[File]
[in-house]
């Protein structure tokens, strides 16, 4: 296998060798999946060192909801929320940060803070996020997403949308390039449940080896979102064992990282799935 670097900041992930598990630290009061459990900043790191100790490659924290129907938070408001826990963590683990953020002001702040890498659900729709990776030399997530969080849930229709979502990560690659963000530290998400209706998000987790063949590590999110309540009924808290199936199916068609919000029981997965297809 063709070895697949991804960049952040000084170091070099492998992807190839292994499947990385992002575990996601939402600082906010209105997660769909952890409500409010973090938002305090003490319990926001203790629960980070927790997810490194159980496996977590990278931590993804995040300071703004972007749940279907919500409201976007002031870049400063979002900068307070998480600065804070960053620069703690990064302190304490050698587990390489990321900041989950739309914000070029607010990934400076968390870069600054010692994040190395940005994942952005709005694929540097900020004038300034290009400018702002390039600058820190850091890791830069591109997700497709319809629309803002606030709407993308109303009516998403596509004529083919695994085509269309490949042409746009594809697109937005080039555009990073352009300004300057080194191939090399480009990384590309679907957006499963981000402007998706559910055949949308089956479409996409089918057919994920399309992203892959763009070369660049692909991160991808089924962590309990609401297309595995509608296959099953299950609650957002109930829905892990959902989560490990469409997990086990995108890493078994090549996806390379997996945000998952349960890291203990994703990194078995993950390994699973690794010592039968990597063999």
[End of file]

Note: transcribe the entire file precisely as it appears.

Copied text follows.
[in-house]
């Protein structure tokens, strides 16, 4: 296998060798999946060192909801929320940060803070996020997403949308390039449940080896979102064992990282799935 670097900041992930598990630290009061459990900043790191100790490659924290129907938070408001826990963590683990953020002001702040890498659900729709990776030399997530969080849930229709979502990560690659963000530290998400209706998000987790063949590590999110309540009924808290199936199916068609919000029981997965297809 063709070895697949991804960049952040000084170091070099492998992807190839292994499947990385992002575990996601939402600082906010209105997660769909952890409500409010973090938002305090003490319990926001203790629960980070927790997810490194159980496996977590990278931590993804995040300071703004972007749940279907919500409201976007002031870049400063979002900068307070998480600065804070960053620069703690990064302190304490050698587990390489990321900041989950739309914000070029607010990934400076968390870069600054010692994040190395940005994942952005709005694929540097900020004038300034290009400018702002390039600058820190850091890791830069591109997700497709319809629309803002606030709407993308109303009516998403596509004529083919695994085509269309490949042409746009594809697109937005080039555009990073352009300004300057080194191939090399480009990384590309679907957006499963981000402007998706559910055949949308089956479409996409089918057919994920399309992203892959763009070369660049692909991160991808089924962590309990609401297309595995509608296959099953299950609650957002109930829905892990959902989560490990469409997990086990995108890493078994090549996806390379997996945000998952349960890291203990994703990194078995993950390994699973690794010592039968990597063999």